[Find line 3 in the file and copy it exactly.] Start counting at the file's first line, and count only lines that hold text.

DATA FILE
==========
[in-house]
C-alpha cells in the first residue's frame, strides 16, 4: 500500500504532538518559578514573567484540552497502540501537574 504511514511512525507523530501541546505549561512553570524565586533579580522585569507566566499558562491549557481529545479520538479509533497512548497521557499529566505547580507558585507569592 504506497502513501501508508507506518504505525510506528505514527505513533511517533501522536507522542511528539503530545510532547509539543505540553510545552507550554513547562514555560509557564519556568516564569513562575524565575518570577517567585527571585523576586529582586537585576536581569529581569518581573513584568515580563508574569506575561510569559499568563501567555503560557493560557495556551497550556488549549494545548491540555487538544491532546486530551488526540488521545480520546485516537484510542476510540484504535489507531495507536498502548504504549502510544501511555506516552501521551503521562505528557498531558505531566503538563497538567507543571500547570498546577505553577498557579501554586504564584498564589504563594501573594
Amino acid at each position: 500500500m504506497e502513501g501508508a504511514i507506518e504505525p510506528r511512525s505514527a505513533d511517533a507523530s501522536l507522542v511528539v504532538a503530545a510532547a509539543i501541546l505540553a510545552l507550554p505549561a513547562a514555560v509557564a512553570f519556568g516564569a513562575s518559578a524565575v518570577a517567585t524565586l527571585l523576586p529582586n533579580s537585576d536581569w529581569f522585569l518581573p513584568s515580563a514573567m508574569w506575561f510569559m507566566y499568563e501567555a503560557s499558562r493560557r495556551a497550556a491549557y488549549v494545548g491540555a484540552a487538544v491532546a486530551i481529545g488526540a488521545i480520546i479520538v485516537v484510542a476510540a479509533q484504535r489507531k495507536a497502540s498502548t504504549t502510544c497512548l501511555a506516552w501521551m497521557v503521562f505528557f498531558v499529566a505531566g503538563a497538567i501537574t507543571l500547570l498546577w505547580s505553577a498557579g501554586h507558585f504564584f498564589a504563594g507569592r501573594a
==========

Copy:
Amino acid at each position: 500500500m504506497e502513501g501508508a504511514i507506518e504505525p510506528r511512525s505514527a505513533d511517533a507523530s501522536l507522542v511528539v504532538a503530545a510532547a509539543i501541546l505540553a510545552l507550554p505549561a513547562a514555560v509557564a512553570f519556568g516564569a513562575s518559578a524565575v518570577a517567585t524565586l527571585l523576586p529582586n533579580s537585576d536581569w529581569f522585569l518581573p513584568s515580563a514573567m508574569w506575561f510569559m507566566y499568563e501567555a503560557s499558562r493560557r495556551a497550556a491549557y488549549v494545548g491540555a484540552a487538544v491532546a486530551i481529545g488526540a488521545i480520546i479520538v485516537v484510542a476510540a479509533q484504535r489507531k495507536a497502540s498502548t504504549t502510544c497512548l501511555a506516552w501521551m497521557v503521562f505528557f498531558v499529566a505531566g503538563a497538567i501537574t507543571l500547570l498546577w505547580s505553577a498557579g501554586h507558585f504564584f498564589a504563594g507569592r501573594a